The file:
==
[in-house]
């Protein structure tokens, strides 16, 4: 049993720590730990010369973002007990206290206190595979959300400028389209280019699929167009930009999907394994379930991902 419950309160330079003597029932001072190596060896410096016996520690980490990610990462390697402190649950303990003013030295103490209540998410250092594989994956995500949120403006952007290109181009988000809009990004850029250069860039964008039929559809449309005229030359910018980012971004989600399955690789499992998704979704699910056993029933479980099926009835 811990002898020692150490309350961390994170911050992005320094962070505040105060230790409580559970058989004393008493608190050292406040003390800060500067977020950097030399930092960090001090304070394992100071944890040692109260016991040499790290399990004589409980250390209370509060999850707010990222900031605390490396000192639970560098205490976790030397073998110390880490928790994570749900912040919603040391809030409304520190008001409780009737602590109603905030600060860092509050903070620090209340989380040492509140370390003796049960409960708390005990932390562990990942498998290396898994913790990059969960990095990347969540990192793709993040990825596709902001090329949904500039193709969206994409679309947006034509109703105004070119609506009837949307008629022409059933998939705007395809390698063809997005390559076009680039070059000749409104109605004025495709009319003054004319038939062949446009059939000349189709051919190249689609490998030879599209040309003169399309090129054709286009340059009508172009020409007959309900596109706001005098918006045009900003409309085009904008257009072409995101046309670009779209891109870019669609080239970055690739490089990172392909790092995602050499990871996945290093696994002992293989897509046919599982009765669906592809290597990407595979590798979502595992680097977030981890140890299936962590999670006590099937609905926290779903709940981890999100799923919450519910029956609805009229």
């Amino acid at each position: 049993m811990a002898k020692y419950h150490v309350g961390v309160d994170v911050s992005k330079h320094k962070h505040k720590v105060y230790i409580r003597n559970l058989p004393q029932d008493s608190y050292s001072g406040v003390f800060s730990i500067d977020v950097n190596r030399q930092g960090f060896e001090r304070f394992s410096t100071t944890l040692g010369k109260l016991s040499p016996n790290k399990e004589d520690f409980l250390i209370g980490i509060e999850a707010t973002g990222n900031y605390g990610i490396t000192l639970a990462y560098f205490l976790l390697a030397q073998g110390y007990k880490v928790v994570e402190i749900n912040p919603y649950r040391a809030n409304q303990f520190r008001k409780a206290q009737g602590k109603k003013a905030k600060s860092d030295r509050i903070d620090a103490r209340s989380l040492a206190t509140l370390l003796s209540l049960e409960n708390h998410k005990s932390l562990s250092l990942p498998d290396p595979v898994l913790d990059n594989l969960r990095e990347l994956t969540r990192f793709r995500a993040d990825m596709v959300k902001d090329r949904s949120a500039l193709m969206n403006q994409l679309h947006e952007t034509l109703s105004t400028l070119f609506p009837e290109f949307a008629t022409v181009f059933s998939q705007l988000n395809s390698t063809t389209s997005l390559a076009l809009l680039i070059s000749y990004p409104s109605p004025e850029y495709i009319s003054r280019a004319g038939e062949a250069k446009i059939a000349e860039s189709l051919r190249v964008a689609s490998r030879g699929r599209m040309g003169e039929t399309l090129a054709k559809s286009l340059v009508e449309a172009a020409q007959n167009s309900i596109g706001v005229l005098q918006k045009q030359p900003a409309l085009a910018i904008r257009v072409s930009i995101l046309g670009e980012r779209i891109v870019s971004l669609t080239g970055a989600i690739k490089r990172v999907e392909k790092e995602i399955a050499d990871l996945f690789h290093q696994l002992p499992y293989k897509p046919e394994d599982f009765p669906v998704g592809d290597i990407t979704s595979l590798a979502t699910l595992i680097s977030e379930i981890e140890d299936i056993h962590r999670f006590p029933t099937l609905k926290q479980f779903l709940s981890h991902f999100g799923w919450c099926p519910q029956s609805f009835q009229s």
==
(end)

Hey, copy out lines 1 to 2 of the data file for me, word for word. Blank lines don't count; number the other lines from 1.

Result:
[in-house]
């Protein structure tokens, strides 16, 4: 049993720590730990010369973002007990206290206190595979959300400028389209280019699929167009930009999907394994379930991902 419950309160330079003597029932001072190596060896410096016996520690980490990610990462390697402190649950303990003013030295103490209540998410250092594989994956995500949120403006952007290109181009988000809009990004850029250069860039964008039929559809449309005229030359910018980012971004989600399955690789499992998704979704699910056993029933479980099926009835 811990002898020692150490309350961390994170911050992005320094962070505040105060230790409580559970058989004393008493608190050292406040003390800060500067977020950097030399930092960090001090304070394992100071944890040692109260016991040499790290399990004589409980250390209370509060999850707010990222900031605390490396000192639970560098205490976790030397073998110390880490928790994570749900912040919603040391809030409304520190008001409780009737602590109603905030600060860092509050903070620090209340989380040492509140370390003796049960409960708390005990932390562990990942498998290396898994913790990059969960990095990347969540990192793709993040990825596709902001090329949904500039193709969206994409679309947006034509109703105004070119609506009837949307008629022409059933998939705007395809390698063809997005390559076009680039070059000749409104109605004025495709009319003054004319038939062949446009059939000349189709051919190249689609490998030879599209040309003169399309090129054709286009340059009508172009020409007959309900596109706001005098918006045009900003409309085009904008257009072409995101046309670009779209891109870019669609080239970055690739490089990172392909790092995602050499990871996945290093696994002992293989897509046919599982009765669906592809290597990407595979590798979502595992680097977030981890140890299936962590999670006590099937609905926290779903709940981890999100799923919450519910029956609805009229």